National Stadium, Dublin
It isn't just visceral payback that causes the opening night's standing ovation, the shared sense of joy and release after a thrilling hour of relentless dancing and music. Night Dances is raucous, loud and sweaty, but the choreographer Emma Martin is no rhetorician and too restless an artist to present just moves.
Instead she carefully frames the non-narrative action, allowing previous creations to seep through. Most obvious are the white horse and rider standing outside the venue, as in the closing frames of her short film I Am Ireland, from 2020. Less obvious is how the dancing body can bypass logical thought to connect to the self, which she explored in Dancehall, in 2015. Underlying most of her work is the way society and religion imprint on the body, particularly the female body, usually through manipulating conventions and iconography into instruments of control.
Night Dances meets these confrontations head on with intensity and intent. Javier Ferrer Machin’s opening solo slowly builds in silence, as if searching for its own rhythm, his body shifting weight and twisting until it crescendoes into a pumping groove of bouncy, flailing arms.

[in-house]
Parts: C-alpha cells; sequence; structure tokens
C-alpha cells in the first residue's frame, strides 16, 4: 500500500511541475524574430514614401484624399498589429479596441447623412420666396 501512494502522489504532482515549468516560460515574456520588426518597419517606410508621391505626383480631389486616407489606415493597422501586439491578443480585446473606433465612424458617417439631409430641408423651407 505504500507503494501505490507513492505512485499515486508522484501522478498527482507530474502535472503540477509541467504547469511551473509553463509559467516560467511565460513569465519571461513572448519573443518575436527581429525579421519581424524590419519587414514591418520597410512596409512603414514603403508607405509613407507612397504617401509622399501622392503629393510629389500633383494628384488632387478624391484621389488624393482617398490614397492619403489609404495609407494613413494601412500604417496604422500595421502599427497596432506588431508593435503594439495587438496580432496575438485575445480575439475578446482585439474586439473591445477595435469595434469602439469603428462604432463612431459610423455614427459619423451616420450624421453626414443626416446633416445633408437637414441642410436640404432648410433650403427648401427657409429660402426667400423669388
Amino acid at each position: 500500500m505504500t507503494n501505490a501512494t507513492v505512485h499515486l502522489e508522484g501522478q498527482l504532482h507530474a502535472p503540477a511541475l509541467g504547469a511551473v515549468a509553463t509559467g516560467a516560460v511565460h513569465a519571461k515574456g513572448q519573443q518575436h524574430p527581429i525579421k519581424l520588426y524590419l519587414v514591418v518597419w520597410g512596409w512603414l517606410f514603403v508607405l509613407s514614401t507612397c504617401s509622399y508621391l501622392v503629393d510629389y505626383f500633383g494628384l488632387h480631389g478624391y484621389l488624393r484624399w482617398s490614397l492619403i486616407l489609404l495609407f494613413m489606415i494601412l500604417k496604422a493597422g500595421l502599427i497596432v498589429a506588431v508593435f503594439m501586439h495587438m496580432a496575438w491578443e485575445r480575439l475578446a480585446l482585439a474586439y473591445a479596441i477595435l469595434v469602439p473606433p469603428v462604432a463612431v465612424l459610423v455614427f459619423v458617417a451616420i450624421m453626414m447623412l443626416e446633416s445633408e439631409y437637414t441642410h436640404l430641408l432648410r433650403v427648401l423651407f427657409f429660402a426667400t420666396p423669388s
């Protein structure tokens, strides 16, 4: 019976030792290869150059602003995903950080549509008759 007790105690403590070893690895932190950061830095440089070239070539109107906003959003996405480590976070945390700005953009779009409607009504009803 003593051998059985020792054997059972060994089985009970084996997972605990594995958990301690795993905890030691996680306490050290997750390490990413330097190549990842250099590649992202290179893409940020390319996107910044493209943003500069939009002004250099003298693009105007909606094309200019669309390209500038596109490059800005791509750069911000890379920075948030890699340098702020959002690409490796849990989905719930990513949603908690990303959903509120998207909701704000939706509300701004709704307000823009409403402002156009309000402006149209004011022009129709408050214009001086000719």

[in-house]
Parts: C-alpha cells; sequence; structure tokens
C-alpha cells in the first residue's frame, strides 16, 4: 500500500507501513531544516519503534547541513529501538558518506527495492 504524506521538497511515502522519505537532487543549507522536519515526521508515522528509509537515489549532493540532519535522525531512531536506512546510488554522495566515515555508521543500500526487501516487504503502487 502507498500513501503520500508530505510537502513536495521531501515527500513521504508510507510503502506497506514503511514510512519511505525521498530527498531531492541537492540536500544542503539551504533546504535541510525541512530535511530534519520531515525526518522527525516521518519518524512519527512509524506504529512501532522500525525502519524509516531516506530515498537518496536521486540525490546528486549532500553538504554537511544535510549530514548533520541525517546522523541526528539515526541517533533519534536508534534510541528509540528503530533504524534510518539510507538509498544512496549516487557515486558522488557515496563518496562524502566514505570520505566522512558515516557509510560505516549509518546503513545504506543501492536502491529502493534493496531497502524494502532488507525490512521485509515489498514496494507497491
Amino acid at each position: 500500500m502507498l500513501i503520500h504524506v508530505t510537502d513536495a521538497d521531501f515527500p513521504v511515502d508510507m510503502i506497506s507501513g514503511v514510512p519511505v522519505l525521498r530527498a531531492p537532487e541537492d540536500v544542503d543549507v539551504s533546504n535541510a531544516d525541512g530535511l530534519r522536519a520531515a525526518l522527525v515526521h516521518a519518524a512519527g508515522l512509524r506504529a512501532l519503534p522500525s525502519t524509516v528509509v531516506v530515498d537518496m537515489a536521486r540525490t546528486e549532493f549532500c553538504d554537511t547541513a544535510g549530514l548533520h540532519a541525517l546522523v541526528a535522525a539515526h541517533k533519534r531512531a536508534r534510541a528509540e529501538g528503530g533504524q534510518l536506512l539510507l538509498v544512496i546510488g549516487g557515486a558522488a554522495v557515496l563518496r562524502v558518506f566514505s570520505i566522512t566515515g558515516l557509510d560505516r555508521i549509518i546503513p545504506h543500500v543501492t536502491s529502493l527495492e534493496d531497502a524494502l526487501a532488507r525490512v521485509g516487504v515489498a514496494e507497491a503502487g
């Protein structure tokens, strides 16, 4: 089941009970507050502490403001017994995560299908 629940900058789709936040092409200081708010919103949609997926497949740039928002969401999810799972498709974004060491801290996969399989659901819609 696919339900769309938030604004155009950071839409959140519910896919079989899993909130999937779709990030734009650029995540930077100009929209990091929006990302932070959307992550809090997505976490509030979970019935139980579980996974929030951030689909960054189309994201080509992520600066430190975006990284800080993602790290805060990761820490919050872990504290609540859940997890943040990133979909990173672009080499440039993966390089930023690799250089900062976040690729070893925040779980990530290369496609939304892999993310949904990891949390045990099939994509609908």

A wonderfully controlled solo by Ryan O'Neill offers a brief respite from the increasing momentum as his slowed-down gyrations magnify details normally blurred in real time
He is joined by five 10- to 14-year-old members of Dance Republic Carlow – Rebekah Boyle, Syesha Lilly Byrne, Millie Rose D’Arcy, Maria Lemos and Olivia Walsh – as Daniel Fox’s music picks up the momentum with sternum-thumping beats and wilful distortion. The excellent young dancers respond with a long sequence of joyously executed freestyle steps, a sense of solidarity solidified through their relentless unison and supportive glances.
A wonderfully controlled solo by Ryan O’Neill offers a brief respite as his slowed-down gyrations magnify details normally blurred in real time. Here is the strongest sense of responding to the music as his outstretched arms embrace the sound coming into his moving body.
A final trio of dancers – Robyn Byrne, Jessie Thompson and Aoife McAtamney – slowly enter with veiled fabric covering their heads. As they begin dancing they shake these off, often violently, as if caught in a trap, and that metaphoric release sparks a rousing breathless final sequence. The best response, they show us, is just to dance back.
Runs at the National Stadium until Saturday, October 16th, as part of Dublin Theatre Festival; also livestreamed on Friday, October 15th, then available on demand until Saturday, October 23rd